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by Chris Loftus, RLA

I held a smartphone in one hand, the left handlebar grip with the other, and navigated the streets of suburban Thornton, Colorado at 7:00 am. The neighborhood streets led to Niver Creek trail, which crossed into an easement between agricultural properties. As I passed farm fields, prairie dogs scurried across the concrete trail. Along Niver Creek I spotted an egret downstream from a raft of ducks. Willows and cottonwoods shaded portions of the creek near its confluence with the South Platte River. Along the South Platte River Greenway, rabbits appeared from piles of brush and darted across the trail toward the river below. A Great Blue Heron stood stoically at the river’s edge. All of this occurred within a patchwork of residential, commercial, agricultural, and industrial land uses.

In an increasingly urbanized world, greenways like the South Platte River corridor play an important ecological role. Greenways – multipurpose corridors that include vegetation, recreational trails, and oftentimes waterways and urban infrastructure – hold the potential to connect parks, open space, and other habitat nodes and create expansive networks of green space. Small mammals, numerous bird species, and fish inhabit or migrate through rivers, tributaries, and riparian vegetation. Riparian greenways provide habitat, improve air quality, and reduce sedimentation and pollution of adjacent waterways. When implemented at a sufficiently large scale, greenways reduce urban heat islands and improve watershed and aquifer health. Greenways also improve air quality by encouraging non-motorized transportation, thereby reducing vehicular emissions.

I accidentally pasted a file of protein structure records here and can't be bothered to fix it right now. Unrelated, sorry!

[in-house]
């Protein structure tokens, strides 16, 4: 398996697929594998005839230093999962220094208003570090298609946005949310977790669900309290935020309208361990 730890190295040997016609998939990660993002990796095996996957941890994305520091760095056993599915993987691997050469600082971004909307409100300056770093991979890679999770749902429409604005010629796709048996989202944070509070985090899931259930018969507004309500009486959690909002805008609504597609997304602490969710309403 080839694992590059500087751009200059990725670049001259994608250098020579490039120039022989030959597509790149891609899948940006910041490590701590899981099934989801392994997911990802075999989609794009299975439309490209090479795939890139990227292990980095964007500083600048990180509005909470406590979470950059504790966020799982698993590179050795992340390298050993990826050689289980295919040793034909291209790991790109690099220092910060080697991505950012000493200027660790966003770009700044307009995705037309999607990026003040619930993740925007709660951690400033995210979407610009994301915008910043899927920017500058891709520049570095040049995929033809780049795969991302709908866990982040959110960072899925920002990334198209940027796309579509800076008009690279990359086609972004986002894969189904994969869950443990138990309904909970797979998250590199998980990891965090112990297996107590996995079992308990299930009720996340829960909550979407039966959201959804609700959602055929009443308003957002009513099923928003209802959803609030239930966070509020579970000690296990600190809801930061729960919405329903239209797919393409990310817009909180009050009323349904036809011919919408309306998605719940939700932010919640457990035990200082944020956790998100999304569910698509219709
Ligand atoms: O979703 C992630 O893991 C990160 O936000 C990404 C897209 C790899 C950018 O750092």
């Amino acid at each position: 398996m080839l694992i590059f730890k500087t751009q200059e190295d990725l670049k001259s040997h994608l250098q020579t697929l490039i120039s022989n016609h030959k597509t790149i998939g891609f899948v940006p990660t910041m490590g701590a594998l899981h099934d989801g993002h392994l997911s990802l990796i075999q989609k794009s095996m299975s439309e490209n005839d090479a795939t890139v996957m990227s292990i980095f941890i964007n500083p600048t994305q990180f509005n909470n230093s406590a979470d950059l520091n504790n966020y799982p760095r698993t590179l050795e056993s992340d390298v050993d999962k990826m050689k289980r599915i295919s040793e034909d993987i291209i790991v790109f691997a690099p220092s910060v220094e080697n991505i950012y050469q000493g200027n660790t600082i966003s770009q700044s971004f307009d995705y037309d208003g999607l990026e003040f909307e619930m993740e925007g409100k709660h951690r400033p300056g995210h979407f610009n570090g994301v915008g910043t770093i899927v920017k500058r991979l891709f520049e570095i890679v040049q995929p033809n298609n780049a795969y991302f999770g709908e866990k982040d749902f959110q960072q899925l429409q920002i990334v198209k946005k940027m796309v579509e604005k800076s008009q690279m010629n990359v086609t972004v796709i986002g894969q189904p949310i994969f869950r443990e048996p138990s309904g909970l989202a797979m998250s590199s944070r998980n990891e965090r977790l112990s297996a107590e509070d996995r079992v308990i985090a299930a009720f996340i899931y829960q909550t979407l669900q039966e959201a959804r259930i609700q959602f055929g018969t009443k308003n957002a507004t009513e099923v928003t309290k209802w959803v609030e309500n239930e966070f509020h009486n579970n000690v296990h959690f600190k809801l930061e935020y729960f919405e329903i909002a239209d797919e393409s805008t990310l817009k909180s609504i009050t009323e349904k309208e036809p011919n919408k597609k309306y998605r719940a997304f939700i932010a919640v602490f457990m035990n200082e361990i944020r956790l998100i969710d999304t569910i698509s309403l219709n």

As I continued to pedal toward Denver’s urban edge, I took a rapid inventory of the greenway’s condition and found environments of variable quality. Stretches of the trail wove through a mosaic of agricultural and industrial landscapes. An array of olfactory hues, from the ammonia-heavy stench of chicken houses, to oil refinery emissions and the scent of wastewater treatment, wafted over the trail at various locations. The quantity and quality of riparian habitat varied along these heavily impacted zones, and non-native species dominated in places.

Despite the greenway’s varying conditions, the South Platte has come a long way in the past forty years. Prior to major cleanup efforts initiated in 1974, some termed the South Platte “too thick to drink, too thin to plow.” In 1965, a major flood, compounded by decades of degradation from unregulated industrial and agricultural land use caused $325 million in damages. The event motivated City officials to take action. In 1974, the City of Denver formed the Platte River Development Committee to strategize reclamation of the river corridor. The committee evolved into the non-profit Greenway Foundation in 1976, and continues to play an instrumental role in coordinating planning efforts and funding sources for the vital community amenity.

The Greenway Foundation and its partners have made substantial improvements since the initial efforts began, including over 100 miles of trails, over 100 acres of park land, and significant water quality and riparian habitat enhancements. Along its most traveled sections through Denver’s core, the greenway is a vibrant urban corridor embraced by the community. The Greenway Foundation’s South Platte River Master Plan outlines additional improvements to be implemented in the future, including upgrades to existing parks, construction of new parks, riparian buffer and wetland enhancements, increased ecological connectivity, additional public access points, and the incorporation of public art projects.

Pedaling through areas identified for future improvements in the Master Plan, I took a hairpin turn and rode up a steep switchback, leaving behind the relative serenity of the greenway’s underutilized northern segment. I emerged between a McDonald’s and a gas station, negotiated a few Denver streets, and arrived at the office. While my commute took me through some raw industrial zones, there were also thriving natural areas along the way. The potential for enhanced habitat connectivity and better community access was clear. As the greenway evolves and improves through the implementation of additional restoration and revitalization projects, the City of Denver, surrounding communities, and the region’s urban ecology will continue to reap its many benefits.

And for anyone concerned for the safety of a phone wielding bicycle commuter, I’m happy to report that I only needed the smartphone’s map on the first of many commutes.



Smith, D. S. and Hellmund, P. C., Ecology of Greenways: Design and Function of Linear Conservation Areas, 1993